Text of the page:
Opportunities to serve our communities are everywhere, and can take many forms. Some of the most popular community service ideas are rooted in volunteering with an existing organization—like a soup kitchen, school, or house of worship. We at ioby think this type of community service is stellar, and we applaud anyone who makes the time to get good done with an organization they love.
But we also know there are some that are moved to act by the unique issues in their own neighborhood, and want to imagine, build, and execute their equally unique community service ideas. That’s why we’ve been helping residents bring their good ideas to life for over 10 years. ioby’s community crowdfunding platform—and the expert fundraising support that goes with it—gives people the tools and information they need to raise the cash, awareness, and buy-in necessary to take the positive change they envision from idea to reality.
Below, we’re happy to share 10 of our (many) favorite ioby projects that illustrate how creative, fun, and impactful resident-led community service ideas can be.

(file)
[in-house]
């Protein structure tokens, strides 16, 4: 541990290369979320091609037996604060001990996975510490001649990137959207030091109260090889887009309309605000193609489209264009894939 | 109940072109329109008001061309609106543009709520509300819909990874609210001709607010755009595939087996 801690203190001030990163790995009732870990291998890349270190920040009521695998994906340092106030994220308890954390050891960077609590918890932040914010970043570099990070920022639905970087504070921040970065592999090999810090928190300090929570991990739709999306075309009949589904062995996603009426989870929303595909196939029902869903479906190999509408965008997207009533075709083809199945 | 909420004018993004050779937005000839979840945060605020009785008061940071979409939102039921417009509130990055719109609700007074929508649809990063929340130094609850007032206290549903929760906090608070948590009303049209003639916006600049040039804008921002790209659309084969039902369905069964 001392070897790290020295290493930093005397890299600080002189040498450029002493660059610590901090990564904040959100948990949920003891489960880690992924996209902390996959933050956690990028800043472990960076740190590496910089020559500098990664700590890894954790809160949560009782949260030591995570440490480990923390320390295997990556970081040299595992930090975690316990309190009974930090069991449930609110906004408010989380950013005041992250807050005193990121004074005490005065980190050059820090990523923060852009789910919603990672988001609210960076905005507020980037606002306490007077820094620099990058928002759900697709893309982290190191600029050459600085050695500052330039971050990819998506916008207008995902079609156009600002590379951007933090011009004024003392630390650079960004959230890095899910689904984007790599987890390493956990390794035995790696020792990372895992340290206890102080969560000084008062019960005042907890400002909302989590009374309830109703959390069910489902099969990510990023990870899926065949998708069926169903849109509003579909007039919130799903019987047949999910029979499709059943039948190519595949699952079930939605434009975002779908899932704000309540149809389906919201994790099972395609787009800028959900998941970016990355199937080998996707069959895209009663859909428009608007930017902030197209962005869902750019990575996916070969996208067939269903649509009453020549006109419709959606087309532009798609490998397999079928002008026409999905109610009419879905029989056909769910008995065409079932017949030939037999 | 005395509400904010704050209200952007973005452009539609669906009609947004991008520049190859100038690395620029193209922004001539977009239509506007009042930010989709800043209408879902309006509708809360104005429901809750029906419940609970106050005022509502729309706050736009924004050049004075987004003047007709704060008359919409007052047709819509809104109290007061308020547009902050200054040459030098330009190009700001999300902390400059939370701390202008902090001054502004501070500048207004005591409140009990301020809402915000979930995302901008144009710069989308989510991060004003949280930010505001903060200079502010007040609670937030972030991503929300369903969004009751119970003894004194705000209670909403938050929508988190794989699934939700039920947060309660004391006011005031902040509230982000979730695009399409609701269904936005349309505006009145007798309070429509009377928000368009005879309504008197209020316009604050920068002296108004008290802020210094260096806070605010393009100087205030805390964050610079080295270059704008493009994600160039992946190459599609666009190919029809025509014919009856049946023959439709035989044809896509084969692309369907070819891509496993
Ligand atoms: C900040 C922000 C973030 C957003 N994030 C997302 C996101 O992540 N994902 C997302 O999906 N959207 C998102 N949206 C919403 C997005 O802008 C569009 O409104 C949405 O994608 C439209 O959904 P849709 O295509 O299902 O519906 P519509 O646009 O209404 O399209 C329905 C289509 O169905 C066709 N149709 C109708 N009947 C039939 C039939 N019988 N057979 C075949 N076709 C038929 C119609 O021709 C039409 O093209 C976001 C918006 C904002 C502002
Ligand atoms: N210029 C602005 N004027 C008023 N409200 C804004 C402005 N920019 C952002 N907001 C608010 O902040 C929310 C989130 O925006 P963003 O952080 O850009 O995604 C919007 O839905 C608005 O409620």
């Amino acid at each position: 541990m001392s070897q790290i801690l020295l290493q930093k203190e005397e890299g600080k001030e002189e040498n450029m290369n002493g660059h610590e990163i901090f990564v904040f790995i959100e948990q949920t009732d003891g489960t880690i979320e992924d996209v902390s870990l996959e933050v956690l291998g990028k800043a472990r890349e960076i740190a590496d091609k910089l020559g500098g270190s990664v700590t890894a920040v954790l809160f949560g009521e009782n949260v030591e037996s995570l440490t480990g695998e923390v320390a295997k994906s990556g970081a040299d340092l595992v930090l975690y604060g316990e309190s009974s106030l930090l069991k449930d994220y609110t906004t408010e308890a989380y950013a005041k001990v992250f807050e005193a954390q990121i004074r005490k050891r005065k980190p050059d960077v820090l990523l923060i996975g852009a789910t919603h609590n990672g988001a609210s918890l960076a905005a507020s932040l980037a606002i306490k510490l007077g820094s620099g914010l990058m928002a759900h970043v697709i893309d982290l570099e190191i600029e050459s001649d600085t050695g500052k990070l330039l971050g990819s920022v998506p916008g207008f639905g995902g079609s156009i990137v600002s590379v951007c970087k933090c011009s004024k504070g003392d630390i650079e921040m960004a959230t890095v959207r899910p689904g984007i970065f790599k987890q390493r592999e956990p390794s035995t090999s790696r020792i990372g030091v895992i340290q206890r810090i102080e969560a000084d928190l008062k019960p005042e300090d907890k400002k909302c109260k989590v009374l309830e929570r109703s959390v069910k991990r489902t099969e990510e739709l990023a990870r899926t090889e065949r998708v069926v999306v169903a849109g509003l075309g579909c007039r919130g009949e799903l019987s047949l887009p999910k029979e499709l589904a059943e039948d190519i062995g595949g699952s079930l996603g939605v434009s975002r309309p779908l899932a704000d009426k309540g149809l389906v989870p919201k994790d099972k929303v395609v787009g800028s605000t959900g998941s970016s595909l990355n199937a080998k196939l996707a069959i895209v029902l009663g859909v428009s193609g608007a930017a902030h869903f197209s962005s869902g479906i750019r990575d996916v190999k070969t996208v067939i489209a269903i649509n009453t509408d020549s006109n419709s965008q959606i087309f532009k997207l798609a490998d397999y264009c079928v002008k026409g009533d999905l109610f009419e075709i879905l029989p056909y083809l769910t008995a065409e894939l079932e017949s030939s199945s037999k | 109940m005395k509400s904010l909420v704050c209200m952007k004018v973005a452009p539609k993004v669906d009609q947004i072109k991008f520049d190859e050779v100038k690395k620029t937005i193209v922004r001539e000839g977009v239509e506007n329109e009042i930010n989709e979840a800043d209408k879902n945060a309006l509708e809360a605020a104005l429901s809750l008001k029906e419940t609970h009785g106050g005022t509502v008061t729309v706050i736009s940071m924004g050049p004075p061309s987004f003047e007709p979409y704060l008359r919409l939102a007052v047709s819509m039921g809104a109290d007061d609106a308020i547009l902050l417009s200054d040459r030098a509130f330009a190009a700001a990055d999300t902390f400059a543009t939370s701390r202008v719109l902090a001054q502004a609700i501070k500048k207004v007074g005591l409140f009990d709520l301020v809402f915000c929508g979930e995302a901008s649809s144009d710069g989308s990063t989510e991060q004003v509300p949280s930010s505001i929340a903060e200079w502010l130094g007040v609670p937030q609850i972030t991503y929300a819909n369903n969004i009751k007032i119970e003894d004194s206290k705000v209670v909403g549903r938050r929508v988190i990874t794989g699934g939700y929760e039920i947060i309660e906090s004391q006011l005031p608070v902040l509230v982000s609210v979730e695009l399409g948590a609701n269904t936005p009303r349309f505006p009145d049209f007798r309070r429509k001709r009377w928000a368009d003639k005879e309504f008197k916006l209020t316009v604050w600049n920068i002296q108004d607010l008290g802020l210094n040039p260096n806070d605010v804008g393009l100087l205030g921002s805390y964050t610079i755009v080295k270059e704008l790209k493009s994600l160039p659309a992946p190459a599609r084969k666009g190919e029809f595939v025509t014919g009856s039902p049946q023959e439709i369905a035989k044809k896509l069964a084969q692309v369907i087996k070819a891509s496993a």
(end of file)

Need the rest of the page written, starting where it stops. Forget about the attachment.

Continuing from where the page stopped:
Continue reading 10 creative community service ideas
ioby was founded in 2008 in order to make it easier for local leaders to gain the funding, knowledge, and resources needed to make positive change on a local level. For the past ten years we’ve worked alongside more than 1,600 passionate, committed community leaders and have watched as small projects have turned into larger initiatives and collaborations have become movements.
In the coming months, we’re taking a look back at the past ten years, and tell some of our favorite stories of positive neighborhood change. We want to know: what kind of things can start with a conversation, a neighborhood meeting, a few dollars raised?
Yancy Villa-Calvo, in Memphis, tells us about how she created a living art installation that responded to the danger that vulnerable communities experience and encourage empathy. Through ioby, she was able to access quick financial support in a way that she wouldn’t have been able to access through a grant, and that let her quickly react to the vitriol that came out of the 2016 election cycle. Read more about Yancy and her Barrier Free installation. Continue reading Ten Year Stories: Barrier Free